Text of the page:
Skip to Content Skip to Navigation

Jim Clark: News

New Byron Herbert Reece Poem/Song from The Near Myths! - March 18, 2013

My band, The Near Myths, will release our third CD,  . . . and into the flow,  this spring.  Here is a YouTube video for the final song on the album, "There Never Was Time," based on a poem by Byron Herbert Reece.


Check Out YouTube Video for "One Night Late" - June 10, 2011

Just posted a new slideshow video on YouTube for "One Night Late" which I hope you'll check out:


Thanks to the People Who Made The Service of Song Possible - November 30, 2010

First and foremost, The Musicians, most of them my good friends:


Jim Clark                              vocals, 6 & 12-string guitars, banjo,  autoharp, harmonica, pennywhistle

Phil Valera                           bass, organ, piano, keyboards, percussion

Terry “Teep” Phillips       lead guitar

Katy Adams                        vocals

Matthew Adams               drums

Pattie Hopkins                   violin

John Wright                        recorders

Mike Hamer                        hammered dulcimer

Webster Struthers              mandolin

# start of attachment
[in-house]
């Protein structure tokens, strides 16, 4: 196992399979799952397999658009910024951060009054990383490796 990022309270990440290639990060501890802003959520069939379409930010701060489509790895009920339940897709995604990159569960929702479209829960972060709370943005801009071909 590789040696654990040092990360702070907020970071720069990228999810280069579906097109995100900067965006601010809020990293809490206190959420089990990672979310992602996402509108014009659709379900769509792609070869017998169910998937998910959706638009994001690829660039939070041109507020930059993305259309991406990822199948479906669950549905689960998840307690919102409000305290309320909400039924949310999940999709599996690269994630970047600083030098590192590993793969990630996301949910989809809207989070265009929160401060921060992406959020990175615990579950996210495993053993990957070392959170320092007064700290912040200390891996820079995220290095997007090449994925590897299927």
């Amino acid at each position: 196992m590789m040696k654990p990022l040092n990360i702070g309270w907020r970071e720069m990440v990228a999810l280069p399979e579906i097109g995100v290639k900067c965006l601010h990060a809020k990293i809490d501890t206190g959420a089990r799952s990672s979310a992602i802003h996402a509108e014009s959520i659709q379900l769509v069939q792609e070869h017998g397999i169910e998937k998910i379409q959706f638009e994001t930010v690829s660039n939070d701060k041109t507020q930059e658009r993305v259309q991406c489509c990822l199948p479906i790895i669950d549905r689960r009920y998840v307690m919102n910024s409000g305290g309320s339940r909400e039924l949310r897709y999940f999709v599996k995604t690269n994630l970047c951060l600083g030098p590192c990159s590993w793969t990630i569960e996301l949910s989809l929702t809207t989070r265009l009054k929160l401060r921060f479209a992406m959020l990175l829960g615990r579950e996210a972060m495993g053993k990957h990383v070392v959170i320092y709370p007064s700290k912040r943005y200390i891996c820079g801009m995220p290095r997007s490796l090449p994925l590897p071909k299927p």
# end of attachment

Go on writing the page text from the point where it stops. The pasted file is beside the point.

Eddie Fernandes               percussion


My partner, collaborator, and friend Phil Valera:  Co-producer, engineer, arranger.

John Kay and The Byron Herbert Reece Society.

Coleman Barks, whose innocent question in the summer of 2009 inspired the whole project.

My friend Ben Greene who offered much helpful advice on early versions of the songs.

Keith Tew, for the beautiful design work.

Bob Katz, for the mastering.

Byron Herbert Reece Biographical Essay from The Service of Song - November 29, 2010

The Service of Song


                                                            For this is the service of song:

                                                            To brighten the dim


                                                            Coin of a kingdom whose king

                                                            Lies centuries asleep,

                                                            To render the humblest thing

                                                            To memory’s keep.


                                                                                      “The Service of Song,” Byron Herbert Reece


                Byron Herbert Reece was born in 1917 in a cabin on a small farm near Choestoe, in Union County, Georgia.  From the mid 1940s to the mid 1950s he published four books of poems and two novels, all with E.P. Dutton in New York, and all receiving generally favorable reviews.  Syndicated reviewer Edward M. Case in a 1955 review declared, “It seems to me that with the exception of Robert Frost, Reece is our greatest living poet, and even Frost is not so pure a lyricist, nor as strong and lonely a voice.”